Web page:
Gisèle Lévesque, 89, died peacefully of natural causes last Monday, surrounded by family, according to the public health authority in Quebec City.
The health authority said her death was not related to COVID-19.
Lévesque received the first dose of the Pfizer-BioNTech vaccine last Dec. 14 at the CHSLD St-Antoine, a long-term care home in Quebec City.
“The first citizen of the country to receive the COVID-19 vaccine on December 14, Ms. Lévesque was a figure of hope in the fight against COVID-19,” the health authority said in statement issued on Sunday.
A native of Rimouski, Que., she lived in Quebec City.
Lévesque, who never married and did not have children, is survived by her brothers and sisters, nieces, nephews, cousins and friends, according to her published obituary.
The retired National Bank employee was very calm and direct about being No. 1 on the list, according to her nieces, saying simply: “’I was chosen, of course.”
Lévesque moved into the long-term care facility just as the pandemic broke out in March 2020. Her family thanked the facility for the care she received.
She was inoculated at 11:25 a.m. on Dec. 14, the historic moment in Canada’s pandemic fight captured by local health officials, with those gathered to observe the moment breaking into applause once it was done.
Lévesque called getting vaccinated “very important” and “emotional.”
“I’m proud, very proud,” she said at the time, urging people to follow health rules and get vaccinated.
The moment was hailed as a big moment by Premier François Legault and Prime Minister Justin Trudeau as the mass vaccination campaign got underway.
© 2021 The Canadian Press
Peel Region reports its first confirmed case of monkeypox – CP24 Toronto's Breaking News
Peel Region has its first confirmed case of monkeypox.
According to Peel Public Health, the person infected is an adult male in his 30s who lives in Mississauga.
The heath unit said the risk to the public remains low.
Monkeypox, which comes from the same virus family as smallpox, spreads though close contact with an infected individual. Most transmission happens through close contact with the skin lesions of monkeypox, but the virus can also be spread by large droplets or by sharing contaminated items.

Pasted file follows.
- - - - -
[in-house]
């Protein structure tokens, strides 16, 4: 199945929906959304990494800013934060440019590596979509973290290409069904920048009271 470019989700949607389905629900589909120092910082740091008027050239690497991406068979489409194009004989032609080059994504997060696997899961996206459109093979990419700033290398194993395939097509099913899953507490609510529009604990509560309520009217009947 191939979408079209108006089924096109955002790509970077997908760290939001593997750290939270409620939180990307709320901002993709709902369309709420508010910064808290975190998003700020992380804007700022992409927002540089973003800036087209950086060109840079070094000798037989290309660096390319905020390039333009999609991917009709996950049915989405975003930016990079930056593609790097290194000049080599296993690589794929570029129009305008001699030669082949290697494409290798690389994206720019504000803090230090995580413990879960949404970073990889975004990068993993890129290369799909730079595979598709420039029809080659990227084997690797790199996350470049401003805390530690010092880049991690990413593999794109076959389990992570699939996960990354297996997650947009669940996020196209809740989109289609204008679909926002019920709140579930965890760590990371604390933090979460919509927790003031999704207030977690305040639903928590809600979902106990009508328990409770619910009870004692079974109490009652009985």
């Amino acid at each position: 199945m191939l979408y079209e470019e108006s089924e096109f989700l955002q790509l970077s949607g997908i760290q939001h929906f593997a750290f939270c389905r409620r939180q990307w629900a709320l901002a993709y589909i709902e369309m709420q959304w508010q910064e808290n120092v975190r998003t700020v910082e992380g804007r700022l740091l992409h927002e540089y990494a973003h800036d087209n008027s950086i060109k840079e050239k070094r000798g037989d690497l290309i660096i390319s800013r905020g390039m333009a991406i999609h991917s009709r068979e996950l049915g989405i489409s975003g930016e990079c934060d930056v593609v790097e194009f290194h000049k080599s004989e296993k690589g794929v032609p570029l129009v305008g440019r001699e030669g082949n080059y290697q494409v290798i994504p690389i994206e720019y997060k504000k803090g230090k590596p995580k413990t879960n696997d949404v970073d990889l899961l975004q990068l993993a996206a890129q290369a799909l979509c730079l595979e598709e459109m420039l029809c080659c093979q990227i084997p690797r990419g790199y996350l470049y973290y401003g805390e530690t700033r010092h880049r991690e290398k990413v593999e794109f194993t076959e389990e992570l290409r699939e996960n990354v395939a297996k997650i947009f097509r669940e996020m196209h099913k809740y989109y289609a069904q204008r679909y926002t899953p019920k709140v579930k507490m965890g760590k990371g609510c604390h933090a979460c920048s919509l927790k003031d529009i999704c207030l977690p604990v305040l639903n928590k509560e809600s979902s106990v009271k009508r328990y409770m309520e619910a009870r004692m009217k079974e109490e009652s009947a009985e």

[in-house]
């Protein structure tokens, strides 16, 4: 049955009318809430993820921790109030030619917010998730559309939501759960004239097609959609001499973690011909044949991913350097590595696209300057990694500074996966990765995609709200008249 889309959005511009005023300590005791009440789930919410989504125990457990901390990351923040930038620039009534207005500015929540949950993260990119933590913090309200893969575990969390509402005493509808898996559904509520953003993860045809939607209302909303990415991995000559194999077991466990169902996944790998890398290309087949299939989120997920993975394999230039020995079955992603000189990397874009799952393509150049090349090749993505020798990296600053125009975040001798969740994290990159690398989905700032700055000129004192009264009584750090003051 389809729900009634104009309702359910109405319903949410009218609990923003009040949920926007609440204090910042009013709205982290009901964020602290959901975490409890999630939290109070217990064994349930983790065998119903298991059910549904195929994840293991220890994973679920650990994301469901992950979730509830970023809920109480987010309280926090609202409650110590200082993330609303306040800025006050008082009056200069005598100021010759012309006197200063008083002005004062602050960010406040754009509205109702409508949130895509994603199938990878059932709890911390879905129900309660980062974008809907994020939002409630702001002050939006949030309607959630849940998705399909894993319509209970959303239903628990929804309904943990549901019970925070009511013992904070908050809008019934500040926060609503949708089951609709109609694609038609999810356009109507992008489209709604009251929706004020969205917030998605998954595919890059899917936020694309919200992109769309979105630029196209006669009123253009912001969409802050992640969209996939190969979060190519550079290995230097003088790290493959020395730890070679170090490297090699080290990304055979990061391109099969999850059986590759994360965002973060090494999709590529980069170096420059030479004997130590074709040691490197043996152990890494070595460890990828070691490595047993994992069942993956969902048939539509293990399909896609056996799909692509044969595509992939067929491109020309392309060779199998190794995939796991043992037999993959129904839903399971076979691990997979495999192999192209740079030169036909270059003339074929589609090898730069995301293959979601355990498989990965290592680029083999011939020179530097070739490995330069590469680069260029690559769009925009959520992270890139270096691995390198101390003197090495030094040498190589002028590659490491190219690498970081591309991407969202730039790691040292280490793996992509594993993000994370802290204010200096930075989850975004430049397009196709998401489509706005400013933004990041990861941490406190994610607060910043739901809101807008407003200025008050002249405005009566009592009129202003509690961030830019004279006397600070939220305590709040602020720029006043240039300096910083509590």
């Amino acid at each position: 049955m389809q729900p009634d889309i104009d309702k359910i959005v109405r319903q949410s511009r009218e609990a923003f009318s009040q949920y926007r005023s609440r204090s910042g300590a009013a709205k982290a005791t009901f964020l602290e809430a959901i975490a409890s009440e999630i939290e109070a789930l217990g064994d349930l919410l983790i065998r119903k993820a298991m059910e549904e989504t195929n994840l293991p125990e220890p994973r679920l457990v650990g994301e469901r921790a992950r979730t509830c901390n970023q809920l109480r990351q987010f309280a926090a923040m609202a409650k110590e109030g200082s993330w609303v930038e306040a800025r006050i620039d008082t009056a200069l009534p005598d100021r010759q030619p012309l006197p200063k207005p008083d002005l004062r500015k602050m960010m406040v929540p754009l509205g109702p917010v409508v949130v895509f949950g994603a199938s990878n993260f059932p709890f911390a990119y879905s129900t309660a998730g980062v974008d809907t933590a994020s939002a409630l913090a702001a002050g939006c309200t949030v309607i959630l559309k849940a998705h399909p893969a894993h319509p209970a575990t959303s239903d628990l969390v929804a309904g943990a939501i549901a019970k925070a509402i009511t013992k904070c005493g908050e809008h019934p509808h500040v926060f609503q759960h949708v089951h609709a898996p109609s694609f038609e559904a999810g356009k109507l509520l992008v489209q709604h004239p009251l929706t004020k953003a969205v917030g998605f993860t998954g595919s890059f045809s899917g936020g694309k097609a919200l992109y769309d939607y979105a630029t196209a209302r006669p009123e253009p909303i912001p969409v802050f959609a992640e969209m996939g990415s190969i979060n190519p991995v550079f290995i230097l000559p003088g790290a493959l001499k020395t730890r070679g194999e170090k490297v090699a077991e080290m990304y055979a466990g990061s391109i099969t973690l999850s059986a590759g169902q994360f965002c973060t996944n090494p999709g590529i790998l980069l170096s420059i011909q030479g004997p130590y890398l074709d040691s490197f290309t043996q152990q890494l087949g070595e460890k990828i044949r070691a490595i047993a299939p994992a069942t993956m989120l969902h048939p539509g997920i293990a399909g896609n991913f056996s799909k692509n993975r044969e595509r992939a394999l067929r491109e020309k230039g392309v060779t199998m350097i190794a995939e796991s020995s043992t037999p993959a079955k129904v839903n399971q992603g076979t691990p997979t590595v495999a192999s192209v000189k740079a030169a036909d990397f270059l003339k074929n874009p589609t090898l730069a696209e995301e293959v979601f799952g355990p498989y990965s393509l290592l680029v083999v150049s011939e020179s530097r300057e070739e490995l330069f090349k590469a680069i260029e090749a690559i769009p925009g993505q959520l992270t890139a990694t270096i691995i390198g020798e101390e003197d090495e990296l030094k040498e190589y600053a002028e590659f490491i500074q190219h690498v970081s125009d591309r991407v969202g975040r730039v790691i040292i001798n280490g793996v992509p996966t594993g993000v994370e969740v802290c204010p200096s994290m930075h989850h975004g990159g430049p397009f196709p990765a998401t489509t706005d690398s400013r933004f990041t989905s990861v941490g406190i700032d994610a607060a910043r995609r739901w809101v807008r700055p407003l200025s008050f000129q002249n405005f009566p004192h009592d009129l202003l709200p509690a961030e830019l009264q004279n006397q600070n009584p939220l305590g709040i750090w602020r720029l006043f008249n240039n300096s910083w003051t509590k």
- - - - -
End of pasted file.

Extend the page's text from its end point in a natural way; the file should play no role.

To reduce risk of infection, people are advised to be cautious when engaging in intimate activities with others. Vaccination is available for high-risk contacts of cases and for those deemed at high risk of exposure to monkeypox.
Symptoms can include fever, headache, fatigue, swollen lymph nodes, and a rash/lesions, which could appear on the face or genitals and then spread to other areas.
Anyone who develops these symptoms should contact their healthcare provider and avoid close contact with others until they have improved and rash/lesions have healed.
While most people recover on their own without treatment, those who have been in close contact with someone who has tested positive for monkeypox should self-monitor for symptoms, and contact PPH to see if they are eligible for vaccination.
The Mississauga case is at least the 34th confirmed case of the disease in Ontario, with dozens more under investigation.
Monkeypox case count rises to more than 3400 globally, WHO says – The Globe and Mail
More than 3,400 confirmed monkeypox cases and one death were reported to the World Health Organization as of last Wednesday, with a majority of them from Europe, the agency said in an update on Monday.
WHO said that since June 17, 1,310 new cases were reported to the agency, with eight new countries reporting monkeypox cases.
Monkeypox is not yet a global health emergency, WHO ruled last week, although WHO Director-General Tedros Adhanom Ghebreyesus said he was deeply concerned about the outbreak.
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Sudbury news: Northern agencies highlight national HIV testing day | CTV News – CTV News Northern Ontario
Monday was national HIV testing day. Officials say this year’s theme surrounds how getting tested is an act of self-care.
From clinics to self-testing kits, groups in the north say there are many options to get tested and everyone should use whichever way works best for them.
Just more than a year ago, Reseau Access Network in Sudbury teamed with Ready to Know and Get a Kit, groups that provide HIV self-testing kits at a pickup location.
Officials said it has been a huge success.
“We get a consistent number throughout each month and I can’t really divulge those figures, unfortunately, but as part of the overall study I can tell you the pickup of self-tests is a fraction of the amount of tests being ordered,” said Angel Riess, of Reseau Access Network.
“There’s actually a lot of tests being shipped to homes directly but I can confirm that they have been active and there’s a significant number of people who have chosen to engage in both programs.”
Elsewhere, the Aids Committee of North Bay and Area held a point-of-care testing clinic to mark the day.
“It’s an opportunity for us to remind everyone that getting tested is essential. If you don’t know you have HIV, you can’t take the steps to try to mitigate the possibility of spread,” said executive director Stacey Mayhall.
In addition to stopping the spread, knowing whether you are positive sooner rather than later can allow for a better quality of life.
“HIV is not a death sentence that it used to be,” said Riess.
“There have been advances in testing and medication and people can live long, healthy lives living with HIV.”
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